“They joked I should tether all my stuff to this piano because it was never leaving,” he laughed.
Unfortunately, the piano didn’t leave with Maughan, as it was so difficult to move.
“It’s one of the great regrets of my life,” he said. “I left it there. I really wish I hadn’t. It was just too big for me to handle. I doubt very much it would still be there.”
A five foot white grand piano is the seventh piano Maughan has taken on, his “first and only grand.”
“Some of them didn’t even make it past the garage,” he said. “They look fine, and then you get into them and realize this is never going to work, or this is going to cost too much to repair.”
When the high school in Bracebridge wanted to replace their grand piano with an electronic keyboard that took up a lot less space and required less maintenance, Maughan made the trek there to pick it up.
“It’s a lovely instrument, very responsive,” he said. “It’s one of the nicest I’ve ever played, but the case is beat up terribly. For anyone else…I just want an instrument I can play. It’s perfect for me.”
Though he said it’s the first free grand piano he’s ever seen, he acknowledges it hasn’t been without cost.
“There’s no such thing as a free piano,” he said. “You call them free, then there are expenses to tune them and move them and fix them.”
Still, it’s worth it for Maughan, who has invested time, money and energy into restoring the piano. It’s a Lester, made in 1922 during the golden age of piano building and unique because it is a North American piano. It was originally a player piano, and originally had a mahogany finish.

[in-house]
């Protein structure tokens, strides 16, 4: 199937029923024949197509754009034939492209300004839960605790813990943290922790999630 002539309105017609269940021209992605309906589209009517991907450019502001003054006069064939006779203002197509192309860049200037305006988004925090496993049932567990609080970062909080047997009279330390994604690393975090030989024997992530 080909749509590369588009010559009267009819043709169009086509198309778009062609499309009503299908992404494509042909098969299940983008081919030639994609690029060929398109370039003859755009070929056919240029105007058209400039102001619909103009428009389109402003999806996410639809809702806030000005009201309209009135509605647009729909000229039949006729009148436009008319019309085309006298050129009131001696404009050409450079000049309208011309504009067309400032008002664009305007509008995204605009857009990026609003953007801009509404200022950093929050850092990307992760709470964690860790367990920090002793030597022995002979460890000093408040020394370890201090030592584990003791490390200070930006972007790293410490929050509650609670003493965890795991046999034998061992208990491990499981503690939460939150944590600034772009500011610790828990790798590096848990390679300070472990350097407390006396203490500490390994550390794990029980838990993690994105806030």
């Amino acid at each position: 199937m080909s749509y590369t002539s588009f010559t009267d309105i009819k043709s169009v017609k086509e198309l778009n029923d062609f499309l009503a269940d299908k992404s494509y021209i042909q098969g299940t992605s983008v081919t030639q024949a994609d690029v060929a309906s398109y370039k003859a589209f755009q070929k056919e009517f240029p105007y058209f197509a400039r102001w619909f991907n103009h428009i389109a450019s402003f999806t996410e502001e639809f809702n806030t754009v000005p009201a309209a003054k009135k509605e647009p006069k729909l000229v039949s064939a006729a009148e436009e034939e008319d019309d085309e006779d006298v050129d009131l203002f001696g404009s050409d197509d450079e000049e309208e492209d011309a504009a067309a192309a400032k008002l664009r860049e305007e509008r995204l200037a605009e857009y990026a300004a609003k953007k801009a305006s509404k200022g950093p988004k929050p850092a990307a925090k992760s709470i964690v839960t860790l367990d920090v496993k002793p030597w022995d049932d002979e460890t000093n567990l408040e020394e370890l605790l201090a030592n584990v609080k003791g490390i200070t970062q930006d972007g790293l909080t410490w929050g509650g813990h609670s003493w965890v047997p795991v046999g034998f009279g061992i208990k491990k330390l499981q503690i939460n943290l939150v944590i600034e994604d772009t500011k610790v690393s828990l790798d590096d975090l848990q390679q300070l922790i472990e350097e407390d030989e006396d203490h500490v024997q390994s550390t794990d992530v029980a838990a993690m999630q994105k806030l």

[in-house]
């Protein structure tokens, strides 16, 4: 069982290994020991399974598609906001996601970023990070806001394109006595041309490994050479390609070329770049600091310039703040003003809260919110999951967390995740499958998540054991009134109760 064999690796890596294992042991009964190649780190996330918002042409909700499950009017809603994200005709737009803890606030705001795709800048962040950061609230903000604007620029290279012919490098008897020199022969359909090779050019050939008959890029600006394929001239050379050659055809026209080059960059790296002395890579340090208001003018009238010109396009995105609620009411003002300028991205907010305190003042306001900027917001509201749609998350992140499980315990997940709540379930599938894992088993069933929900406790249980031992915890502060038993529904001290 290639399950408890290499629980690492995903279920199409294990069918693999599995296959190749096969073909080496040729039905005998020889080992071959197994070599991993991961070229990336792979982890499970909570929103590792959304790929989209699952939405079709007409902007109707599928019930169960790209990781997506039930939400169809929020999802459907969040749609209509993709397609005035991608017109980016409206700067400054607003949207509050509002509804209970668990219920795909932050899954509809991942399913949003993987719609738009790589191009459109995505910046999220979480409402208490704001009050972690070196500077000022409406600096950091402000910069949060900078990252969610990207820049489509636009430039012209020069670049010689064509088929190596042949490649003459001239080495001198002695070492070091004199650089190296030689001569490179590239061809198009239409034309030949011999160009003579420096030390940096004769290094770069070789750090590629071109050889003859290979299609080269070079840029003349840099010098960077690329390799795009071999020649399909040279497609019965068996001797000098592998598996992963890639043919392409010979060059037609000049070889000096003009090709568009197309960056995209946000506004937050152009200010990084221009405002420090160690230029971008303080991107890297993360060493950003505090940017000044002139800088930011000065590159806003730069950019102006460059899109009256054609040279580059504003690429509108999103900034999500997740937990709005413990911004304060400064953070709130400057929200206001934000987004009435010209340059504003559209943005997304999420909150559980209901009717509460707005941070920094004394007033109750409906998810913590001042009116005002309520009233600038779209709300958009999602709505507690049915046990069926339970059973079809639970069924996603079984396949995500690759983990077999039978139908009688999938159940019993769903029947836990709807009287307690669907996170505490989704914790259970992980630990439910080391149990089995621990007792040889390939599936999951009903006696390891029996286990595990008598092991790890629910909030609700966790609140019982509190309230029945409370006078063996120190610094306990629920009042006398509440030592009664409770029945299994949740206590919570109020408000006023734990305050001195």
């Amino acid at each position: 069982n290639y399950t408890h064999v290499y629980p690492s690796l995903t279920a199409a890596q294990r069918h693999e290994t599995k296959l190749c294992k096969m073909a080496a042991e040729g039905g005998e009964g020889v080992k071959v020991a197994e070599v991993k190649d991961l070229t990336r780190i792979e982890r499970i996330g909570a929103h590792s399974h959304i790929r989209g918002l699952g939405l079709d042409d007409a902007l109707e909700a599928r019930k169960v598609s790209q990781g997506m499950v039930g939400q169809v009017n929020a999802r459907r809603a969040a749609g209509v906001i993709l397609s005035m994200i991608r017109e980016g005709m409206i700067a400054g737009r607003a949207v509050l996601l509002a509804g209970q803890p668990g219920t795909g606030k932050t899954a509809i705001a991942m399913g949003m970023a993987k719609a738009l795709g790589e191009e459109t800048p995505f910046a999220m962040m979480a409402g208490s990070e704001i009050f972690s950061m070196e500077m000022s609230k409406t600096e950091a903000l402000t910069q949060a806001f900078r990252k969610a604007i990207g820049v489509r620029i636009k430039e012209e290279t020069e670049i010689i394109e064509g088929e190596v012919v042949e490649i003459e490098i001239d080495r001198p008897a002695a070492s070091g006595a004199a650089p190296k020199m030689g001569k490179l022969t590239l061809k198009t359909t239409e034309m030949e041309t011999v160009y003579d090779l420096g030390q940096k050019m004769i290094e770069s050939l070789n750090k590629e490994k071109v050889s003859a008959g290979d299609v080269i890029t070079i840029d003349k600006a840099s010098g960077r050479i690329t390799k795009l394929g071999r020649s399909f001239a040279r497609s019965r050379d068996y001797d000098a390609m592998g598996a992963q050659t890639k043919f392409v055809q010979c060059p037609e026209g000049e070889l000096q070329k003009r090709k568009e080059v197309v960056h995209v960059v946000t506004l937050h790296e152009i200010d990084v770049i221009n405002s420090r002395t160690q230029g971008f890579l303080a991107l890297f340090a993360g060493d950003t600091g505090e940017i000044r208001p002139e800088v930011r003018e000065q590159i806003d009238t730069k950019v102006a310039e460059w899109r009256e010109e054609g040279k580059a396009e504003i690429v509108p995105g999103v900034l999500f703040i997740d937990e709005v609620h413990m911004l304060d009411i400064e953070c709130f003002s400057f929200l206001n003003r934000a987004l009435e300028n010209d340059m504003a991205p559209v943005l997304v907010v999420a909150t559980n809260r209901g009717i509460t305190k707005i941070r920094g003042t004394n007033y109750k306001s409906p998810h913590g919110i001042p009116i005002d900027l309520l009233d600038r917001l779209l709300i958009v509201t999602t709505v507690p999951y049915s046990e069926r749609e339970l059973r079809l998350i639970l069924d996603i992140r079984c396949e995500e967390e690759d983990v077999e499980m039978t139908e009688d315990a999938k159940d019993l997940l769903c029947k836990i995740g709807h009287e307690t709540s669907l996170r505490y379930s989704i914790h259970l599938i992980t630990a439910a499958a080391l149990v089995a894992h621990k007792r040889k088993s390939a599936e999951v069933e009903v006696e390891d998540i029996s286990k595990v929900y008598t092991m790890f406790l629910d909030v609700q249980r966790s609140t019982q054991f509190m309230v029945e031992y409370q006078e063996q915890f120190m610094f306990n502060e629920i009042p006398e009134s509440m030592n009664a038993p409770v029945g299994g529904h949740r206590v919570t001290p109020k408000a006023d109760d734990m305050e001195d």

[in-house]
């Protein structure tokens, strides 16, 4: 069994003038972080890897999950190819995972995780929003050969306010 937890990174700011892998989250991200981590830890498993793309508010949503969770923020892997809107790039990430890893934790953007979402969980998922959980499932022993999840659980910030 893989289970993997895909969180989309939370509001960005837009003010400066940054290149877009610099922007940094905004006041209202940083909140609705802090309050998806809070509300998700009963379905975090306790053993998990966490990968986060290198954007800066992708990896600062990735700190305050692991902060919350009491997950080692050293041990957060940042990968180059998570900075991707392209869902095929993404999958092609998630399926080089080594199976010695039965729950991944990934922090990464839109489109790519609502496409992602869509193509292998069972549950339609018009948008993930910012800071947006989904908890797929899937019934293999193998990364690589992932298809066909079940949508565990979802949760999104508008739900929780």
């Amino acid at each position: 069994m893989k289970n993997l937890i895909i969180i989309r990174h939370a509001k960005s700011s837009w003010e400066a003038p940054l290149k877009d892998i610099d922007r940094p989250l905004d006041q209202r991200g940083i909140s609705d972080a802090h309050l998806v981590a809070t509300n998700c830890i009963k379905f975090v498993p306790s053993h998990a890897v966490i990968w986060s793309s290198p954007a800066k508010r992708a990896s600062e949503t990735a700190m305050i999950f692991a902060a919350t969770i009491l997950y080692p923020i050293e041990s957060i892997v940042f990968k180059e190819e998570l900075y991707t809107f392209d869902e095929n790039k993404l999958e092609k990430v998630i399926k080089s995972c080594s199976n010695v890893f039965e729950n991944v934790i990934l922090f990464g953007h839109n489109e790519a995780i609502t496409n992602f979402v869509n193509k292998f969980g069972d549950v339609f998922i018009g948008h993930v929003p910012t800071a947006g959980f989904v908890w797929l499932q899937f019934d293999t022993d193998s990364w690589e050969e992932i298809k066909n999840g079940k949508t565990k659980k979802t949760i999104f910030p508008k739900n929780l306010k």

“There aren’t a lot of North American pianos being made anymore, so to have a North American piano is very nice,” said Maughan.
Though his piano tuner has been trying to convince him to give up on his efforts and purchase a new piano rather than save money for the next repair, Maughan insists he wants that one.
“We’ve worked on it now, so it’s not just a nice instrument, it’s a nice instrument that has care – blood, sweat and tears – in it.”
For Maughan, who has been playing piano since he was about four or five years old, having a piano in the house is essential.
“Having a piano is important to me, and an acoustic piano, too,” he said. “They’ve made amazing strides in the sound of electronic instruments but nothing beats that acoustic sound.”
Then he hesitates.
“I wouldn’t say no to a harpsichord, but that’s another story,” he laughed.